The sight of a house martin to-ing and fro-ing from a field to its nest high in the eaves of a house, took me back more years than I care to remember for it was house martins that converted me into an avid bird watcher.
At the time, Neville Chamberlain had just announced that this country was at war with Germany. My parents, having lived through the first World War – indeed my father had been a hero of that great conflagration – took immediate action and I was dispatched from my suburban home to a country cottage which, quite rightly, they imagined would be safe from Hitler’s bombers.
Along with a friend and his young cousin, we were whipped away from what was perceived to be a likely target for the bombers. At the age of seven, my outlook on life was about to be transformed for immediately outside my new bedroom window, almost within touching distance, was a plethora of house martin nests – a veritable terrace of them. I had already developed an interest in wild birds, albeit that the dominant ones in our suburban garden were sparrows and starlings. An aunt, who had been a ‘Nature Study’ teacher – there were such posts in those days – ensured that I was always aware of the natural world. As for the new discovery of house martins, well, by comparison, these were exotic birds and I was to spend hours during the ensuing weeks with my eyes riveted on those nests and their occupants.
It was September and the martins were exceedingly busy attending to the needs of the final brood of youngsters of the year – perhaps a third brood of that season. Therefore, there was any amount of coming and going and I was thrilled when at last those youngsters began to emerge and line up on the adjacent overhead wires to be fed. Then came the shock as one morning, there were suddenly no martins. The birds had flown, setting out on their perilous journey to Africa and I was inconsolable! The concept of bird migration was unknown to me and it was only after a protracted lecture from our host that I began to have a glimmer of understanding that, come next spring, they would return.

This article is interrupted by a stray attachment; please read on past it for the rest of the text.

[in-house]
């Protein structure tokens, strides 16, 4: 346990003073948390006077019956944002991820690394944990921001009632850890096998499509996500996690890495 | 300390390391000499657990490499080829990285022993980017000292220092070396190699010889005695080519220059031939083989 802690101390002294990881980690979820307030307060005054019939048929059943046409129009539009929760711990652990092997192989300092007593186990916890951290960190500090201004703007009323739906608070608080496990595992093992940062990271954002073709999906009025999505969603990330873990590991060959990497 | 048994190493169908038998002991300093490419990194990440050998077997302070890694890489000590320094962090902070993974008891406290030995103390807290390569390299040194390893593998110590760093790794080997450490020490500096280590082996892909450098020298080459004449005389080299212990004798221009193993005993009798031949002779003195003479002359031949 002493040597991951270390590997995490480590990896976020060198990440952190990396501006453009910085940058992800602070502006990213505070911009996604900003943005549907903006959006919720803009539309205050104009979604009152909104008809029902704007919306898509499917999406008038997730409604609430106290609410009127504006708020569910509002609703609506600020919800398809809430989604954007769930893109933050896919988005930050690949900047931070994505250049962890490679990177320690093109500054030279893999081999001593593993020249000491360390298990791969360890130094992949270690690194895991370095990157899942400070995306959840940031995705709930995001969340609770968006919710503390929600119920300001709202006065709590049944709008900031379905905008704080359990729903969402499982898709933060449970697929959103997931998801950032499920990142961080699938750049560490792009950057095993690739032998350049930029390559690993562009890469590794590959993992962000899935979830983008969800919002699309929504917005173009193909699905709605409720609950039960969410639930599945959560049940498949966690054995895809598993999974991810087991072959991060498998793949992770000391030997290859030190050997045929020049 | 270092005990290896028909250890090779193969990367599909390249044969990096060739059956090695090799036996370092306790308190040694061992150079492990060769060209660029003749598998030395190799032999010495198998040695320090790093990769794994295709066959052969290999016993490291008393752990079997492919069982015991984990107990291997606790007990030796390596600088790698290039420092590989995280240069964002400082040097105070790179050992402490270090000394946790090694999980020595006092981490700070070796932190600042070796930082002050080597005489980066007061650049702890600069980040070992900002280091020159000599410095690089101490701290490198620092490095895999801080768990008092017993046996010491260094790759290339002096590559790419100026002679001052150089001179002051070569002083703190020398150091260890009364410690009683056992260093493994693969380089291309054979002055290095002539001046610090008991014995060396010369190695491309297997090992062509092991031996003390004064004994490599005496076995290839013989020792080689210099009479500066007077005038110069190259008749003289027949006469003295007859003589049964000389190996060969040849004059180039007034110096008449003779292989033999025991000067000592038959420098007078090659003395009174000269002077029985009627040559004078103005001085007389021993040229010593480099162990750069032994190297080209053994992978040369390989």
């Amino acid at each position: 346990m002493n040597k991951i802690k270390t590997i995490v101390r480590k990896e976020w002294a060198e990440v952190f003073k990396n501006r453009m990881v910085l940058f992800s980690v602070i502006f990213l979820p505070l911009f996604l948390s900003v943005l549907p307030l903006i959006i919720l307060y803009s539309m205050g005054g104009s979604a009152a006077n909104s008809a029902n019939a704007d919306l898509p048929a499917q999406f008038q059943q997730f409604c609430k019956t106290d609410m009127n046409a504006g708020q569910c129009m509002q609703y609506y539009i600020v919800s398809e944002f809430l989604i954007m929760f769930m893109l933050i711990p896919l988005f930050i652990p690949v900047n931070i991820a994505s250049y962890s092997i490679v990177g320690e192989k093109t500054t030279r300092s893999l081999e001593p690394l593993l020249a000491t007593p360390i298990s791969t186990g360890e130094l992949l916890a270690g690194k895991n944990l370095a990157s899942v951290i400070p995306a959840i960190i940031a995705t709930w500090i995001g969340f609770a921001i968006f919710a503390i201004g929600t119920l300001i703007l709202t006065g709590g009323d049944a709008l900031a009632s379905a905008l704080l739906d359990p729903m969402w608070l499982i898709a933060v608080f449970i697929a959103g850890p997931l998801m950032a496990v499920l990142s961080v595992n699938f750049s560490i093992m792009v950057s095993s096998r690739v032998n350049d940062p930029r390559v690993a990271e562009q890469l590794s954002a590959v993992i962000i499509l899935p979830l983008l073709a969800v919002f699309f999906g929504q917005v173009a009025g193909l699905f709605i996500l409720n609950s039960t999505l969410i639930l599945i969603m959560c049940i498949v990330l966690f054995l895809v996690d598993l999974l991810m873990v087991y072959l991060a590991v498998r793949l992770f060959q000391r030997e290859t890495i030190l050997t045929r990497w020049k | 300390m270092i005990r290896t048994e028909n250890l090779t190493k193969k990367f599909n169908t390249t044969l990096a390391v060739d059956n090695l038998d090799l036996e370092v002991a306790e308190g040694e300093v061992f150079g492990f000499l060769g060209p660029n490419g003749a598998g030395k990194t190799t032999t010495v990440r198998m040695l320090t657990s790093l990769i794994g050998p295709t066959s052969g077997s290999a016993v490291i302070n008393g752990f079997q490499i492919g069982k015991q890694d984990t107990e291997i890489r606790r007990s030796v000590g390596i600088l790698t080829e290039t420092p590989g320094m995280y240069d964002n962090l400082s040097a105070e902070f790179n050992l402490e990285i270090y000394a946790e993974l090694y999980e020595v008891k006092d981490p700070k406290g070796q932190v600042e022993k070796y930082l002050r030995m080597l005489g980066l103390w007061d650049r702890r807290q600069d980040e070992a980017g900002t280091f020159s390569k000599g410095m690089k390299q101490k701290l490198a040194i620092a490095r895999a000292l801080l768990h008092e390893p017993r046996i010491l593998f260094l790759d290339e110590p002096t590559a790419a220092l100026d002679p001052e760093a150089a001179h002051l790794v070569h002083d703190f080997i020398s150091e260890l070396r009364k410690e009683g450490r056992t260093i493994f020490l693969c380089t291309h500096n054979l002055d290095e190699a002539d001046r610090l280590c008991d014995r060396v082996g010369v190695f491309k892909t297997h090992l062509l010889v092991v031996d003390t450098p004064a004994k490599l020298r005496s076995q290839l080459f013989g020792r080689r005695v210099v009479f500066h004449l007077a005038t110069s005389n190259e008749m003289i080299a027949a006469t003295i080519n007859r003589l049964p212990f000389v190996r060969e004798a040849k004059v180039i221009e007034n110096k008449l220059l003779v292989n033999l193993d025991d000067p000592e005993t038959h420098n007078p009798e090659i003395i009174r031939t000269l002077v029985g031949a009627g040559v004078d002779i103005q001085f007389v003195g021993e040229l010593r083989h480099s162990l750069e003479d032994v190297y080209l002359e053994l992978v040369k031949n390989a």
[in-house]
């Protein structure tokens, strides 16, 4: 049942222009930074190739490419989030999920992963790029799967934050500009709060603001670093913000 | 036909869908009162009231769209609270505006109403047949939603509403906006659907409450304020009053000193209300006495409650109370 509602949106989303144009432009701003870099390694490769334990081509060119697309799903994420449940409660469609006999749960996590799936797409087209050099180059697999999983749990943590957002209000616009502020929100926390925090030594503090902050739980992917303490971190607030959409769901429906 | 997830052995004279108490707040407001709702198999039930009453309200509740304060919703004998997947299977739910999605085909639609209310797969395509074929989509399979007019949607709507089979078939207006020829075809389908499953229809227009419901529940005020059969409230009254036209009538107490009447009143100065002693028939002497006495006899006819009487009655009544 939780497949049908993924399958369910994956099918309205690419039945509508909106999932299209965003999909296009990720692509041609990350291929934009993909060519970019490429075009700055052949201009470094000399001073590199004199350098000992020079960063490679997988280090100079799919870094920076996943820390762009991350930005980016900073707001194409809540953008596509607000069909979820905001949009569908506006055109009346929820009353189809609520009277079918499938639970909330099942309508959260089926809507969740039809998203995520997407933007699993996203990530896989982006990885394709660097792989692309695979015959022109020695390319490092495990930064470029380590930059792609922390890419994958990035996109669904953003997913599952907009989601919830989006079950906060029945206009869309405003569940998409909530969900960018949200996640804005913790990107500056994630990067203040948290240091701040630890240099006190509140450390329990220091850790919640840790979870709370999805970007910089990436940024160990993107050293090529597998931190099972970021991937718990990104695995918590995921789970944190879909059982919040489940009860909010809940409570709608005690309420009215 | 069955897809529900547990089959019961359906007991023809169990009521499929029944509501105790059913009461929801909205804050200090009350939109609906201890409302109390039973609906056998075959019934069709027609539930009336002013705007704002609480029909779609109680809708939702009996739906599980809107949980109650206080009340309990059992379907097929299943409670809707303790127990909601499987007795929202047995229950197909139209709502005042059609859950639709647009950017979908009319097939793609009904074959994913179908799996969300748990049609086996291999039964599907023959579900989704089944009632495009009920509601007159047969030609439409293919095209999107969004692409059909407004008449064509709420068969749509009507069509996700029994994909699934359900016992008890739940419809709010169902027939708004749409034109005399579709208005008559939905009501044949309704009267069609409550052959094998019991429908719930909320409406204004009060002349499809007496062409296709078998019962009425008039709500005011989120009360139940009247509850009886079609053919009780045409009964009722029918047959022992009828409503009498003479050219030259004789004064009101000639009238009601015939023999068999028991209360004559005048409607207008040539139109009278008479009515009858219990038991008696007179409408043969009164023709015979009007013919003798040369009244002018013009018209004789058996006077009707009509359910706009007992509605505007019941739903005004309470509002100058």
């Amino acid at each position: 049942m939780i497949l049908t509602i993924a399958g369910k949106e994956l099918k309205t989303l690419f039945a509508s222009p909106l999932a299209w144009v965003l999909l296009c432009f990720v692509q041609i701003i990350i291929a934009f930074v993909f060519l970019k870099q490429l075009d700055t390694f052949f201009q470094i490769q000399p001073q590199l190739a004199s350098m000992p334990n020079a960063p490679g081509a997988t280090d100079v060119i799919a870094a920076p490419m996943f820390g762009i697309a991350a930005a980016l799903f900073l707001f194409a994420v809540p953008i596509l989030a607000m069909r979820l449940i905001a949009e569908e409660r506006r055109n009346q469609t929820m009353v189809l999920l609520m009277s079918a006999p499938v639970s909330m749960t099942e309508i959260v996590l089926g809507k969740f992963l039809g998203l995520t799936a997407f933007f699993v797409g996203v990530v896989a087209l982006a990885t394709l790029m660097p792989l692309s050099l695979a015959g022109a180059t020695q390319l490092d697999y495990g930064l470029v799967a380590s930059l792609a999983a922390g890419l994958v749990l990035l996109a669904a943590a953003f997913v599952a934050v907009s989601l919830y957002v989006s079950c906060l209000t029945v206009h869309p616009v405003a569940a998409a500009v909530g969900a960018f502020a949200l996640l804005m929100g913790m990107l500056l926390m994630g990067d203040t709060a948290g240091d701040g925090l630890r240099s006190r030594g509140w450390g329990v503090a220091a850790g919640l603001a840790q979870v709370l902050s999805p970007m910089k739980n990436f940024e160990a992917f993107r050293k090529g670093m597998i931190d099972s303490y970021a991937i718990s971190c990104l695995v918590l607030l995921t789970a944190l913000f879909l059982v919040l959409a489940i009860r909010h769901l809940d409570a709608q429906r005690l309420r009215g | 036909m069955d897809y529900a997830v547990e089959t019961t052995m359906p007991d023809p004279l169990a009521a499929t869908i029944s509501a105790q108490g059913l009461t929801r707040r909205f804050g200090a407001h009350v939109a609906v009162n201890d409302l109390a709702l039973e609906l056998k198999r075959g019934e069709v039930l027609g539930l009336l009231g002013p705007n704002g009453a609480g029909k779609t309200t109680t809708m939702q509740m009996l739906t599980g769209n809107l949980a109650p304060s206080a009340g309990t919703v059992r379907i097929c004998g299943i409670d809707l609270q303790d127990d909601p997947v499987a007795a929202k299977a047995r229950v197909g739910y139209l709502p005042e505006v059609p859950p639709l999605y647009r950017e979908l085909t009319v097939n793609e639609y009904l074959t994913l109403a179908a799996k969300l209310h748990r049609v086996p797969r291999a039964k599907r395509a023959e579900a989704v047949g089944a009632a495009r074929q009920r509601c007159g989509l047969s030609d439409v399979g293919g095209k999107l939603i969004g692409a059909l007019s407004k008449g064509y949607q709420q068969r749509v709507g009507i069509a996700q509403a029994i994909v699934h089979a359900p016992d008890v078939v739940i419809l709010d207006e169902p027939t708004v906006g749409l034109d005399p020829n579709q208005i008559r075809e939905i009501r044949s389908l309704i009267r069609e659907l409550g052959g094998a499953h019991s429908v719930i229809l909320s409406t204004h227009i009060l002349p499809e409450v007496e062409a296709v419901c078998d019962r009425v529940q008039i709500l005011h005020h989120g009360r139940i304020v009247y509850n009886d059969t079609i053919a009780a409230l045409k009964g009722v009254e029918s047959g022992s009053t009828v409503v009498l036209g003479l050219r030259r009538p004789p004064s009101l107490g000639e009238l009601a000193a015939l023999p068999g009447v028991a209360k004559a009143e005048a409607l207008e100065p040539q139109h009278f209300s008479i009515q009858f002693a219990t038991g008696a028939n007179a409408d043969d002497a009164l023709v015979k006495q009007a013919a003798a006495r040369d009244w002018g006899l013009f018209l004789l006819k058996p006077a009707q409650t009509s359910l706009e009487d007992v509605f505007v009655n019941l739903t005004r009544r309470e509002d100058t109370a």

There were swallows too. They had nested in an outbuilding and although they were equally fascinating, at least when it came to the martins, I had a grandstand view of all the action. I was utterly hooked. Even now, the sight of both swallows and martins gladdens my heart like no other birds do. I have always admired the sheer verve and athleticism of both birds as they zip through the air picking off the insects upon which they and their young rely for food. Indeed, as I watched my lone martin the other day, I noted that it was joined by a lone swallow, both hunting over the same field and gathering flying insects for their respective young.
I have to admit that the swallow generally outflew the martin with its greater vitality but the white rump of the martin bobbing athletically along somehow demonstrated that it too is no slouch as it pursues those insects. I mused on recent reports of a decline in insects across Europe that, as a whole, has probably hit both species especially hard and I am aware that house martin numbers are also in quite serious decline. Indeed, as I watched this lone bird repeatedly return to its nest to offload its consignment of insects for its growing young, I noted that alongside its single nest were the unoccupied ruins of several others.